Shaping cultural landscape identity: a new method

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Cultural landscape identity does not always reflect all the values, emotions and individuals part of a place. Its formulation depends principally on the agency forming and communicating its values, methodology and typology of heritage. A recent paper from Brazil proposes an alternative approach to mapping intangible values associated with a place, transforming a landscape’s story while reflecting the diversity of its meanings and people. 

To better understand a cultural landscapes identity, we have to break down the contributing factors. 

Who forms the identity of place? 

The elements part of the description of a cultural landscape depend on whether the community or a state initiative is responsible for its management. Moreover, the associations and uses differ on their perspective. 

What type of heritage is it?

Cultural sites and landscapes do not always carry all the related intangible values in their stated identity. Specifically, in heritage sites with international significance, the views and identities of local communities are often left out. Moreover, this is often the case with dark heritage sites, by marginalising memories and associations with death and suffering.

Are all views represented? Are residents and visitors represented?

Addressing this requires knowledge of the above two points, pre-covid-19, however, many cultural sites prioritised the needs of tourism over the locals. 

Living within a cultural heritage landscape contributes immensely to an individuals well-being and identity. The paper proposes a methodology where the identification of places and landscapes incorporates social, psychological, emotional and other intangible associations. 

Paper: Mapping intangible phenomena

The researchers conducted interviews with residents around a 300-meter radius of the Salinas cemetery in Brazil.  The interviews conducted with questionnaires and responses marked from 1 to 10.  The innovation of this methodology lies within the use and interpretation of data. The answers for each question are visually listed on a map of the area as seen below:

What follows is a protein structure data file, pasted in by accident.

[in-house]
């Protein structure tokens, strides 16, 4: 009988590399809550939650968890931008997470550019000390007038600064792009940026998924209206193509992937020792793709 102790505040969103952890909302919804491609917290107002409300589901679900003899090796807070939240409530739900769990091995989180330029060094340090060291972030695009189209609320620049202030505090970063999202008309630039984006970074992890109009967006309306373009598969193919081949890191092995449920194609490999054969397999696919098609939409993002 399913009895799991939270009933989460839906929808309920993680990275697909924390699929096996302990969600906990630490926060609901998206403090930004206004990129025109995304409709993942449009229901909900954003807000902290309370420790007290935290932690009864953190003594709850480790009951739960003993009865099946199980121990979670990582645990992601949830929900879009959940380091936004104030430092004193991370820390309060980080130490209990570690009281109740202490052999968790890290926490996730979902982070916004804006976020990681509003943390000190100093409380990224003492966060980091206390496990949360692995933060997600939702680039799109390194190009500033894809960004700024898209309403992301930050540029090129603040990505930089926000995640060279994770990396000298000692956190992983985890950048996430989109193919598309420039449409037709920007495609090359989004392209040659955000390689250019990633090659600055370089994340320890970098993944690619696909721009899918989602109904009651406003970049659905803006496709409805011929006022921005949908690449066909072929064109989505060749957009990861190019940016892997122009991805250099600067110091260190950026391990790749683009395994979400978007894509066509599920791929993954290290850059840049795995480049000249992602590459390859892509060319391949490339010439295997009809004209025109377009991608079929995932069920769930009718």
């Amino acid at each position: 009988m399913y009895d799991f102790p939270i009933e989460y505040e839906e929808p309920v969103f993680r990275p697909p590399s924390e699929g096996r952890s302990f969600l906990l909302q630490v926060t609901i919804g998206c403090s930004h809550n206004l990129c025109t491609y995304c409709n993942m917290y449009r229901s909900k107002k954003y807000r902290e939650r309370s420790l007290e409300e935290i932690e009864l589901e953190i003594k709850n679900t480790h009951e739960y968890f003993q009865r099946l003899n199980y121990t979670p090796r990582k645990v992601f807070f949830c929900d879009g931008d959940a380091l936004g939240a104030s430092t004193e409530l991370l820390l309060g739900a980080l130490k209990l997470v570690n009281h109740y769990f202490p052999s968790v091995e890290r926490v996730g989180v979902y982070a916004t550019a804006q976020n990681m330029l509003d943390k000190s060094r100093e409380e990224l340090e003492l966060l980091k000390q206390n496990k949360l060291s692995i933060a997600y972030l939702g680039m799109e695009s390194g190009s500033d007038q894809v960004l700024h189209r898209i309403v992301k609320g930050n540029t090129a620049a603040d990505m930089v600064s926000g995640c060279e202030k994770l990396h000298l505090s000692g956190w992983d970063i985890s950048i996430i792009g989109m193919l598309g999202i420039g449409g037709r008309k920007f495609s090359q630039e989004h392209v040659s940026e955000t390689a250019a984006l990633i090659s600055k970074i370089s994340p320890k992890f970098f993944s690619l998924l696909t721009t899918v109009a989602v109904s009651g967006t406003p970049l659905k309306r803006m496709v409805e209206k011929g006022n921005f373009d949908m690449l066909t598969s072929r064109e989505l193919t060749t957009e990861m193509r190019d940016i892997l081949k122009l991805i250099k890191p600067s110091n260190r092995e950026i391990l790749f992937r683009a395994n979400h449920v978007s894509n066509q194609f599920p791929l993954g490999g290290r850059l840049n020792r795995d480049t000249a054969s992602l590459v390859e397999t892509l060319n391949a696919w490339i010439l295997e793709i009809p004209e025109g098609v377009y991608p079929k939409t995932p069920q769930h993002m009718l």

Generating 6 maps for each question, that inform the overall beliefs around the cemetery.

The study’s focus was not to address the social, anthropological and cultural reasoning of the inhabitants but rather to assess how the method in practice can create a holistic identity of the cultural landscape. The resulting maps represent equally the residents’ views.  This method proves more impactful, in contrast with regular surveys where responses are gathered to create the theme of the cultural site based on the statistically unified results.

Our take

Presenting all views and identities around a cultural place benefits its story and the well-being of locals. This paper proves that diversity can easily be part of the overall theme of a cultural landscape. Moreover, thanks to technology creating virtual maps and enriching them with the stories, emotions and identities of locals and tourists are accessible to all. Culture and heritage are created and appreciated for a multitude of personal and intangible aspects, that we cannot and should not narrow down in one concept. Cartographically representing them can help us better understand, acknowledge diversity and deeply connect with culture.

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Mapping intangible phenomena by Leonardo Luiz Silveira da Silva, Alfredo Costa, Geraldo Magela Matos

This article uses a lot of concepts and practices from past post,  if you want to learn more check out these:

Place or Space: The site and the great outdoors

Dark heritage, a reintroduction 

Participatory mapping in heritage

Imagined and Participatory Communities 

PERICLES maritime heritage, map and policy.

inSIGHT: play and manage heritage together!

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